The Link Between Depression And Smoking
Posted on January 10th, 2013
Notes about smoking and depression from The Tipping Point: How Little Things Can Make a Big Difference by Malcolm Gladwell.
Smoking was never cool. Smokers are cool.
Nicotine may be highly addictive, but it is only addictive in some people, some of the time. Since nicotine is known to relieve boredom and stress, people who are in boring or stressful situations are always going to smoke more than people who are not.
As psychiatric problems increase, the correlation with smoking grows stronger. About 80 percent of alcoholics smoke. Close to 90 percent of schizophrenics smoke. Stickiness with a vengeance: not only do some smokers find it hard to quit because they are addicted to nicotine, but also because without nicotine they run the risk of a debilitating psychiatric illness.
Nicotine releases dopamine to the prefrontal cortex of the brain, which is the pleasure center of the brain. It’s what people believe is responsible for the pleasure, the sense of well-being, associated with smoking, and that’s one of the reasons it’s so hard to quit. Nicotine also increases norepinephrine, and that’s the reason that when you try to quit smoking and you no longer get so much norepinephrine, you get agitation and irritability.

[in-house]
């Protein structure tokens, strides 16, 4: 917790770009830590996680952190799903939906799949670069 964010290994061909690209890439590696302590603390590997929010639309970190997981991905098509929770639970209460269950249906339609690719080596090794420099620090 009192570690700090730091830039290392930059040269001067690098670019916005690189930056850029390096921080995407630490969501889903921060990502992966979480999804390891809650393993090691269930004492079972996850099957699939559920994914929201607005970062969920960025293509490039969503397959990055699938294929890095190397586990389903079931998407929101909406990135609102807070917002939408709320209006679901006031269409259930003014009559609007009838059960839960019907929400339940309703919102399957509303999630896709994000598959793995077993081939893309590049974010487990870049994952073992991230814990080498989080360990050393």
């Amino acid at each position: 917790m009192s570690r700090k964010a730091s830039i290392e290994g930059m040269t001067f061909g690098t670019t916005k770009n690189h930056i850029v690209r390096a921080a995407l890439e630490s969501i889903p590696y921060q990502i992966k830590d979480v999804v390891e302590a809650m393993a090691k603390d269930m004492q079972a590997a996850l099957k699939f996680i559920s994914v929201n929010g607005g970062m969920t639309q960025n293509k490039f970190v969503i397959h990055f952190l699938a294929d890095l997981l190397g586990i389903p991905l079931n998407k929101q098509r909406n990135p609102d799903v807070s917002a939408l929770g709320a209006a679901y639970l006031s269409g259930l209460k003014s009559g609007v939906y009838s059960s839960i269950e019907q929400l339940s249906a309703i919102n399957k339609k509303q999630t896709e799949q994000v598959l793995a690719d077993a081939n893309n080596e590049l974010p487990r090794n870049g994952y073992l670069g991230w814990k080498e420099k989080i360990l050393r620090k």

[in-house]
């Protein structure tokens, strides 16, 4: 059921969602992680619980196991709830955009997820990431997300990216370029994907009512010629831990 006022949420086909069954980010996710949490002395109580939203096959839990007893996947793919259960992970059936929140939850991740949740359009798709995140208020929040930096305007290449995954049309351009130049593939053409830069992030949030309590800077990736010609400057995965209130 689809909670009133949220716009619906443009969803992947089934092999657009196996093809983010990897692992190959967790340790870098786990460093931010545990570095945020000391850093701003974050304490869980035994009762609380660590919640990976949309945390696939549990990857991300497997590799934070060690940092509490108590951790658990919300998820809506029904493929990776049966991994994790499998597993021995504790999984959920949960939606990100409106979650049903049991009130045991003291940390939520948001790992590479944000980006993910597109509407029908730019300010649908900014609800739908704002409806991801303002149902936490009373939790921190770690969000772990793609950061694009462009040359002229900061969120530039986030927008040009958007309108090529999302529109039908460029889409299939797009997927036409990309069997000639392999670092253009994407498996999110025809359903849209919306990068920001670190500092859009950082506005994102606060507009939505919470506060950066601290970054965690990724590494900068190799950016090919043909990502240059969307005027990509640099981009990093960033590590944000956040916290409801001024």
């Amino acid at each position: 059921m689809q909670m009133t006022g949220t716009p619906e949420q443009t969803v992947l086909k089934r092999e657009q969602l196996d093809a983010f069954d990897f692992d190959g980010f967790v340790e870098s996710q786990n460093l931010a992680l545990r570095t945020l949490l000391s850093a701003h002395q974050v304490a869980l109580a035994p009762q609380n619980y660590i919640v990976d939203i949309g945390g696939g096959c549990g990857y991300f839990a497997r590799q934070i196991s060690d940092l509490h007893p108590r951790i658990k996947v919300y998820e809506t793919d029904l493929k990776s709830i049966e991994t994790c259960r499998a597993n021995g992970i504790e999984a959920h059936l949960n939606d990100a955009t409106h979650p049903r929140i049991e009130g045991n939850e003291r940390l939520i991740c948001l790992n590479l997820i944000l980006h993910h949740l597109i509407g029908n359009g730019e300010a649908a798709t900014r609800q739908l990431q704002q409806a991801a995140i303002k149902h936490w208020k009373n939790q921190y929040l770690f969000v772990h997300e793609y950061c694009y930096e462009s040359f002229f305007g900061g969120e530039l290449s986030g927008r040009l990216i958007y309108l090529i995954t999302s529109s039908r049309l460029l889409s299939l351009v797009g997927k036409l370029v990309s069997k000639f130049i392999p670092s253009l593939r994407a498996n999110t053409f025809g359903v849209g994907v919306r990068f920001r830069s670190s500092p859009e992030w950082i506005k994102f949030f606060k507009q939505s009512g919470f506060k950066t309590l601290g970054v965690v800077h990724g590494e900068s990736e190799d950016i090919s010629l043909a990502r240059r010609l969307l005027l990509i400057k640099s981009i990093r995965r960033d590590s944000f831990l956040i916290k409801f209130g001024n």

Nicotine addiction is not an instant development. It takes time for most people to get hooked on cigarettes, and just because teens are smoking at fifteen doesn’t mean that they will inevitably become addicted. You’ve got about three years to stop them. The amount of nicotine found in five cigarettes which works out to somewhere between four and six milligrams of nicotine is probably somewhere close to the addiction threshold.
Depression is believed to be the result, at least in part, of a problem in the production of certain key brain chemicals, in particular the neurotransmitters known as serotonin, dopamine, and norepinephrine. These are the chemicals that regulate mood, that contribute to feelings of confidence and mastery and pleasure.
Drugs like Zoloft and Prozac work because they prompt the brain to produce more serotonin: they compensate, in other words, for the deficit of serotonin that some depressed people suffer from. Nicotine appears to do exactly the same thing with the other two key neurotransmitters dopamine and norepinephrine.
Those smokers who are depressed, in short, are essentially using tobacco as a cheap way of treating their own depression, of boosting the level of brain chemicals they need to function normally. This effect is strong enough that when smokers with a history of psychiatric problems give up cigarettes, they run a sizable risk of relapsing into depression.
Gladwell, M. (2002). The tipping point: how little things can make a big difference. Boston: Back Bay Books.
Questions or comments? Send me an email